- Last time I wrote about United, I found out that it calculates its push back times differently. For most airlines, the clock starts when the brakes are released on the airplane at the gate. But United doesn’t start the clock until the airplane actually starts moving backwards. What does that mean? If it used brake-release time like everyone else, its D0 would be higher, and its B0 would be lower. By how much, I don’t know.
- American and Delta push their mainline and express flights at roughly the same rate (within a couple points), but not United. United had a mainline D0 of only 64.5 percent yet a regional D0 of 73.2 percent. At the same time, United mainline arrived within 14 minutes of schedule 87.3 percent of the time while Express was only at 82.1 percent. You all know why. United is padding the heck out of mainline with a B0 of 86.8 percent. Express, however, has a B0 of only 71.6 percent.
- Neither Spirit nor Allegiant could get even half of their airplanes off the gate on time. Allegiant didn’t even get 60 percent of flights to the gate within 14 minutes of schedule while Spirit made it to 65 percent. They also had the tightest block performance with B0 at 49.66 and 62.95 percent respectively.
- Frontier, on the other hand, got 77 percent of flights out on time with 88.8 percent arriving within 14 minutes. The B0? An extremely high 85 percent. They’re buying on-time performance with longer blocks. That’s ok if it’s temporary while they get their house in order, but it’s probably not sustainable in the long run for an ultra low cost carrier.
- JetBlue did not do well. It had 53 percent of flights leave on time and just over 70 percent arriving within 14 minutes of schedule. But it had a B0 equal to American so it’s trying to run a more efficient operation. That’s not easy to do in the northeast.
Yep. At United/ BOS Logan when working in Ops we would send an ACARS to the flt deck and have them pushed back about 10 feet just to get the on time, even before push clearance was granted. That was hard work back in the late 90s when no one cared about on time as much. At least at UA it was not an on-time culture, then.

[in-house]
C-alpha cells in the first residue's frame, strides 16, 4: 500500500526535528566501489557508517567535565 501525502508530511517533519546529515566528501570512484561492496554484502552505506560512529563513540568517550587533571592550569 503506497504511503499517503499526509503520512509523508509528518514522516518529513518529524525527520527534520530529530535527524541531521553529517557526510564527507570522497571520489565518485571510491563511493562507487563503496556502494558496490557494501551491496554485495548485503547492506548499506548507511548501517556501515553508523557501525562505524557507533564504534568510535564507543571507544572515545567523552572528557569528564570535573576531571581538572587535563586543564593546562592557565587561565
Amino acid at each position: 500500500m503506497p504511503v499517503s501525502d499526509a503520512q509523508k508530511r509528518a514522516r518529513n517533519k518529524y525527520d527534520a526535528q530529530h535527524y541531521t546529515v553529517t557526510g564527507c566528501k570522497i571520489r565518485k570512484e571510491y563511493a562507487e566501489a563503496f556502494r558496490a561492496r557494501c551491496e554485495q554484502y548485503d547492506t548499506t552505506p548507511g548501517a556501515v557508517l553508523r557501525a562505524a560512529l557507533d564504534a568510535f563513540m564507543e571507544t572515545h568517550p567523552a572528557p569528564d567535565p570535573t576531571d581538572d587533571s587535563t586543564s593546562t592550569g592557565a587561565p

Block time was always a big thing for Doug and his crew at US. I’m surprised AA isn’t fairing better, but as we all know the challenges are very different at a global carrier.
Have you considered the impact that company culture within the pilot group might have on that B0 number? Watch enough airplanes taxiing around and you’ll notice that, generally speaking, SWA taxis like racecar drivers while AA goes at a snail’s pace.
I’d be curious to see if you could pull a few city pairs from that data where SWA and AA are operating head to head with 737s. I wouldn’t be surprised to find that SWA runs a better B0 despite similar (maybe even shorter!) block times.
Joel – There are far too many things that go into block time to be able to really look at this on a route by route basis. For example, think about LAX to Phoenix. From LAX, Southwest has an extremely short taxi to the north runways, which it’ll usually use. American has a long taxi distance from its terminals. Then in Phoenix, arrivals from LA very often use the south runways, and that means it’s a shorter taxi in for Southwest than American.
But the point is that this should be built into the block time. Do Southwest pilots taxi faster? Anecdotally, absolutely. But again that should be built in. (And by the way, Southwest pilots aren’t very happy with their employer right now.)
Departures to PHX from LAX almost always depart 25R, the south runway.
Can’t speak for United, but at UEX they wanted brake release to coincide with push clearance and would fine regionals that had a big gap between the two. Both the regionals and their labor charge by the block hour, so delaying the start of it saves money.
On the flip side United can’t (won’t?) staff regional hub gates to save their lives, and a great many flights wait five minutes or more for ramp agents, adding unnecessarily to the block time. Just take one look at the penalty box at ORD and see it full of UEX and Eagles all day every day.
Scheduled block time is just half of the efficiency equation – ground time is the other half. If you consider scheduled ground time, your view of efficiency will change a good bit, especially for Southwest. “Padding” can happen on the ground just as easily.
Call me old fashioned, but as a customer, the only metric I really care about is A0 (maybe you could argue A14 is a better view of same thing). The others are important and interesting stats, but airlines shouldn’t brag about them